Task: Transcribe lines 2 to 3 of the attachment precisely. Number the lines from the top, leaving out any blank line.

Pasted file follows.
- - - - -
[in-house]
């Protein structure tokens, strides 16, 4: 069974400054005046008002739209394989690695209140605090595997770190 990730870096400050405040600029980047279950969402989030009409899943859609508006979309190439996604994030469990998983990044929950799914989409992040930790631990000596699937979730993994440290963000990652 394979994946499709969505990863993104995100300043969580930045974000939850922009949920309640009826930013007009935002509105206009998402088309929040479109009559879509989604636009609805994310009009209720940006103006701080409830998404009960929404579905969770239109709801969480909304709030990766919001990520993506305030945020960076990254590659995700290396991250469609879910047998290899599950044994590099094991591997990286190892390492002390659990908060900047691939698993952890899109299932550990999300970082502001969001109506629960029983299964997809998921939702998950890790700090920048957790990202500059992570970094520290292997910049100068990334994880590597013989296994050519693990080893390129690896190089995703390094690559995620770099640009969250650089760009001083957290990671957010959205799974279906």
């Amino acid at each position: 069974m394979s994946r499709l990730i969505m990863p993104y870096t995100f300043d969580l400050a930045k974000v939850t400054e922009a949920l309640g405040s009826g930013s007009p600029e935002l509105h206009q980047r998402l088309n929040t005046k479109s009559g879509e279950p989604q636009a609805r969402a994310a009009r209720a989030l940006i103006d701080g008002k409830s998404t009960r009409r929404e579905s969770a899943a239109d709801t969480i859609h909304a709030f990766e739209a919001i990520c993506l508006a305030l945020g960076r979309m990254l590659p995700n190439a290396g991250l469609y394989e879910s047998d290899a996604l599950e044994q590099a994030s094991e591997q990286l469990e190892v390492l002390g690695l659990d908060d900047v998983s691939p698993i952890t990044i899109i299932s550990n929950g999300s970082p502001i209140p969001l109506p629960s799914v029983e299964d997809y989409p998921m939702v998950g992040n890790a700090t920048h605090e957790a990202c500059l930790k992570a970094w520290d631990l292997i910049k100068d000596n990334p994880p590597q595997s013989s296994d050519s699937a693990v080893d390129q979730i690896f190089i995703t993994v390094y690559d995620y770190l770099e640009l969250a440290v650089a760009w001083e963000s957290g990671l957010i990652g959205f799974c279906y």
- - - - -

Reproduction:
């Protein structure tokens, strides 16, 4: 069974400054005046008002739209394989690695209140605090595997770190 990730870096400050405040600029980047279950969402989030009409899943859609508006979309190439996604994030469990998983990044929950799914989409992040930790631990000596699937979730993994440290963000990652 394979994946499709969505990863993104995100300043969580930045974000939850922009949920309640009826930013007009935002509105206009998402088309929040479109009559879509989604636009609805994310009009209720940006103006701080409830998404009960929404579905969770239109709801969480909304709030990766919001990520993506305030945020960076990254590659995700290396991250469609879910047998290899599950044994590099094991591997990286190892390492002390659990908060900047691939698993952890899109299932550990999300970082502001969001109506629960029983299964997809998921939702998950890790700090920048957790990202500059992570970094520290292997910049100068990334994880590597013989296994050519693990080893390129690896190089995703390094690559995620770099640009969250650089760009001083957290990671957010959205799974279906």
């Amino acid at each position: 069974m394979s994946r499709l990730i969505m990863p993104y870096t995100f300043d969580l400050a930045k974000v939850t400054e922009a949920l309640g405040s009826g930013s007009p600029e935002l509105h206009q980047r998402l088309n929040t005046k479109s009559g879509e279950p989604q636009a609805r969402a994310a009009r209720a989030l940006i103006d701080g008002k409830s998404t009960r009409r929404e579905s969770a899943a239109d709801t969480i859609h909304a709030f990766e739209a919001i990520c993506l508006a305030l945020g960076r979309m990254l590659p995700n190439a290396g991250l469609y394989e879910s047998d290899a996604l599950e044994q590099a994030s094991e591997q990286l469990e190892v390492l002390g690695l659990d908060d900047v998983s691939p698993i952890t990044i899109i299932s550990n929950g999300s970082p502001i209140p969001l109506p629960s799914v029983e299964d997809y989409p998921m939702v998950g992040n890790a700090t920048h605090e957790a990202c500059l930790k992570a970094w520290d631990l292997i910049k100068d000596n990334p994880p590597q595997s013989s296994d050519s699937a693990v080893d390129q979730i690896f190089i995703t993994v390094y690559d995620y770190l770099e640009l969250a440290v650089a760009w001083e963000s957290g990671l957010i990652g959205f799974c279906y």